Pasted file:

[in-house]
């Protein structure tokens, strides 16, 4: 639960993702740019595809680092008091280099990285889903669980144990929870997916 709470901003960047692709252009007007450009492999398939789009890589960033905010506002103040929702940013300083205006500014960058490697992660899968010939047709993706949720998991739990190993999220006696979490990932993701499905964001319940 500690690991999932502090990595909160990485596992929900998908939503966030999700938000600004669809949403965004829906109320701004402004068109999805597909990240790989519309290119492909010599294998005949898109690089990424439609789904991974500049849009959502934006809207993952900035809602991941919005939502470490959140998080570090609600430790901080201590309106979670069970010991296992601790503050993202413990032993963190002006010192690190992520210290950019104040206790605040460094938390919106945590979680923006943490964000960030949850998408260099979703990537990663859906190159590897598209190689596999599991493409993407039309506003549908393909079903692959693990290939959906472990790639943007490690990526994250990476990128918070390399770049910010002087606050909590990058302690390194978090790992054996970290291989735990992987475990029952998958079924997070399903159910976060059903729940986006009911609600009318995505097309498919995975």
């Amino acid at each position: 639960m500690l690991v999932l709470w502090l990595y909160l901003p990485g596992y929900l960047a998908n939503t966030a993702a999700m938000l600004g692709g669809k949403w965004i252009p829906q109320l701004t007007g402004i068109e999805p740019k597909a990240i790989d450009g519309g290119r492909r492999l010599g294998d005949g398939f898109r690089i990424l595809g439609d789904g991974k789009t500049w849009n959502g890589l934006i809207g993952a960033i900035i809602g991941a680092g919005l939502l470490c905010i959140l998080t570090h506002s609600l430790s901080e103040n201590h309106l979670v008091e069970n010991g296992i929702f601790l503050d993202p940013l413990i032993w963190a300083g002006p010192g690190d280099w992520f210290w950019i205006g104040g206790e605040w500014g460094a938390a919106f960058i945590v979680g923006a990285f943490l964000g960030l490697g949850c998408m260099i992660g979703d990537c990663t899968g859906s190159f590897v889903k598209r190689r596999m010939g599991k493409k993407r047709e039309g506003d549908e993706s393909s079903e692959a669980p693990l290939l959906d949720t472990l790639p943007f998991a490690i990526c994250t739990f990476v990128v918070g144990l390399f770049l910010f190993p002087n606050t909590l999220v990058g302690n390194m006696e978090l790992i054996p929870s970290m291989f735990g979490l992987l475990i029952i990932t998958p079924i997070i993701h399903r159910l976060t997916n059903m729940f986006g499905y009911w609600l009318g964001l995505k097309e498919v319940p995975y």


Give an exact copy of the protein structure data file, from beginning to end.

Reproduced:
[in-house]
């Protein structure tokens, strides 16, 4: 639960993702740019595809680092008091280099990285889903669980144990929870997916 709470901003960047692709252009007007450009492999398939789009890589960033905010506002103040929702940013300083205006500014960058490697992660899968010939047709993706949720998991739990190993999220006696979490990932993701499905964001319940 500690690991999932502090990595909160990485596992929900998908939503966030999700938000600004669809949403965004829906109320701004402004068109999805597909990240790989519309290119492909010599294998005949898109690089990424439609789904991974500049849009959502934006809207993952900035809602991941919005939502470490959140998080570090609600430790901080201590309106979670069970010991296992601790503050993202413990032993963190002006010192690190992520210290950019104040206790605040460094938390919106945590979680923006943490964000960030949850998408260099979703990537990663859906190159590897598209190689596999599991493409993407039309506003549908393909079903692959693990290939959906472990790639943007490690990526994250990476990128918070390399770049910010002087606050909590990058302690390194978090790992054996970290291989735990992987475990029952998958079924997070399903159910976060059903729940986006009911609600009318995505097309498919995975």
């Amino acid at each position: 639960m500690l690991v999932l709470w502090l990595y909160l901003p990485g596992y929900l960047a998908n939503t966030a993702a999700m938000l600004g692709g669809k949403w965004i252009p829906q109320l701004t007007g402004i068109e999805p740019k597909a990240i790989d450009g519309g290119r492909r492999l010599g294998d005949g398939f898109r690089i990424l595809g439609d789904g991974k789009t500049w849009n959502g890589l934006i809207g993952a960033i900035i809602g991941a680092g919005l939502l470490c905010i959140l998080t570090h506002s609600l430790s901080e103040n201590h309106l979670v008091e069970n010991g296992i929702f601790l503050d993202p940013l413990i032993w963190a300083g002006p010192g690190d280099w992520f210290w950019i205006g104040g206790e605040w500014g460094a938390a919106f960058i945590v979680g923006a990285f943490l964000g960030l490697g949850c998408m260099i992660g979703d990537c990663t899968g859906s190159f590897v889903k598209r190689r596999m010939g599991k493409k993407r047709e039309g506003d549908e993706s393909s079903e692959a669980p693990l290939l959906d949720t472990l790639p943007f998991a490690i990526c994250t739990f990476v990128v918070g144990l390399f770049l910010f190993p002087n606050t909590l999220v990058g302690n390194m006696e978090l790992i054996p929870s970290m291989f735990g979490l992987l475990i029952i990932t998958p079924i997070i993701h399903r159910l976060t997916n059903m729940f986006g499905y009911w609600l009318g964001l995505k097309e498919v319940p995975y």